Tribunals poised to get tough

Tribunals are to be given powers to impose cost penalties of up to £10,000
on individuals bringing unreasonable or vexatious claims against employers.

Long-awaited proposals to relieve pressure on the employment tribunal system
will also allow panels to strike out ill-founded claims they consider to have
no real chance of success. They will also raise the deposit on "weak"
cases from £150 to £500. Other changes are to be introduced to help tribunals
improve case management so that claims are dealt with more quickly and fairly.

"I am concerned there are too many weak cases in the system causing
significant delays for those with genuine claims. They also place unacceptable
burdens on businesses and the taxpayer," said Trade and Industry Secretary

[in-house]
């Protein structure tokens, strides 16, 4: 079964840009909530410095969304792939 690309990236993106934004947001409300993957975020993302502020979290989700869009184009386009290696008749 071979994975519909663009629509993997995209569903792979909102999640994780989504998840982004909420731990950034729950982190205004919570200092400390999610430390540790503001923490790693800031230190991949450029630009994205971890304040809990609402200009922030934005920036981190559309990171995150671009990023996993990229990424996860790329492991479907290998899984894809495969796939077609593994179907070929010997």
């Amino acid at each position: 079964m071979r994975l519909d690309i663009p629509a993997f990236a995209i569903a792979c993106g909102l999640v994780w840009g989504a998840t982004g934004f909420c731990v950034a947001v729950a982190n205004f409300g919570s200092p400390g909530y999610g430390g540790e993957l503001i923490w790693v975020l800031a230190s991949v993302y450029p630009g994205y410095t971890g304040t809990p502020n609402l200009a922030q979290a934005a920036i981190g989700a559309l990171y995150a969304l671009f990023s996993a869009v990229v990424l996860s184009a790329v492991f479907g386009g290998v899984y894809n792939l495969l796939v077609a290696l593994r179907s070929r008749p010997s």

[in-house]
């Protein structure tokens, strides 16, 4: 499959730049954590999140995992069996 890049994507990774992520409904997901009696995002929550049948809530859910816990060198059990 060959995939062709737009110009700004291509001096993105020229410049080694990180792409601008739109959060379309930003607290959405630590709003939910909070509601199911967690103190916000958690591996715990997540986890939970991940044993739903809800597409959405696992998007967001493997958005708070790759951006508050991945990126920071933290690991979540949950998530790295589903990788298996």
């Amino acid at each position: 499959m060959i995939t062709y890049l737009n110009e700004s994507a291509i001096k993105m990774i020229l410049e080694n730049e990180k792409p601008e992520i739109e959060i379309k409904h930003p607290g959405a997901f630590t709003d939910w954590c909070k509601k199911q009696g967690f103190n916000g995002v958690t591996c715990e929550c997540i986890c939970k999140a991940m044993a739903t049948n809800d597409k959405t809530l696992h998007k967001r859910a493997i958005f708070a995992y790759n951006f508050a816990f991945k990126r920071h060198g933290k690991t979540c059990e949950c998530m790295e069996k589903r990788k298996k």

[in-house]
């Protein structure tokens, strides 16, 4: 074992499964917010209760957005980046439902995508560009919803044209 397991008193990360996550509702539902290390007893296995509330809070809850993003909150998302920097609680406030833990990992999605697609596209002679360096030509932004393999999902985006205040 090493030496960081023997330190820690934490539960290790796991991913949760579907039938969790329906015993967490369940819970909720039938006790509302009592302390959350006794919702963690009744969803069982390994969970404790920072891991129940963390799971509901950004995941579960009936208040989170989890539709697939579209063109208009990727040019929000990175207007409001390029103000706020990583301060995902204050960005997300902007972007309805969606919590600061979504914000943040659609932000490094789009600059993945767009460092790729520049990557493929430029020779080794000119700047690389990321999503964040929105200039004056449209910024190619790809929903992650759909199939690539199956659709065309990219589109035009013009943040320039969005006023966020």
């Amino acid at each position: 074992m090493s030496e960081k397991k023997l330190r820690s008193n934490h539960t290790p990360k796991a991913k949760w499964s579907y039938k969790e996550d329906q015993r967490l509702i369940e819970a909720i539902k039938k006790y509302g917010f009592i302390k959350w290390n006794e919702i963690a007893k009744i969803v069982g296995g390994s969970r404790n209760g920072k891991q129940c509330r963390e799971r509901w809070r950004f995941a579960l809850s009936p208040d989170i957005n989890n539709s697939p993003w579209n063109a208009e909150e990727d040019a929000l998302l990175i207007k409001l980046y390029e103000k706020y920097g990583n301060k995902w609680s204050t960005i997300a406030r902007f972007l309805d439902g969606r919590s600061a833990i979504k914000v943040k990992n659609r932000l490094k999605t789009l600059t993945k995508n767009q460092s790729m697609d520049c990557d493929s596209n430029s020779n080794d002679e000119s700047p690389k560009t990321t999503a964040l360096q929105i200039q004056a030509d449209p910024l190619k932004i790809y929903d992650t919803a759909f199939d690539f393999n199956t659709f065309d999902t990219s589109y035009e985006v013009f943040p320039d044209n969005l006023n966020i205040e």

Stephen Byers, announcing the proposals.

Tribunal caseloads have been rising by 10 to 15 per cent a year recently to
a new record of nearly 104,000 in 1999/2000.

Claims have risen across the board, even over long-established rights,
according to the figures, despite the fact that the median award has held
steady at £2,500 for several years.

As well as the increase in penalties, tribunals will for the first time be
able to take into account the unreasonable behaviour of claimants’
representatives when awarding costs. Draft amendments to tribunal rules of
procedure are due to be published in the new year and are due to come into
force in spring 2001, subject to consultation and parliamentary approval.

Byers also promised regulations to implement the delayed Acas arbitration
scheme for unfair dismissal would be introduced "shortly".

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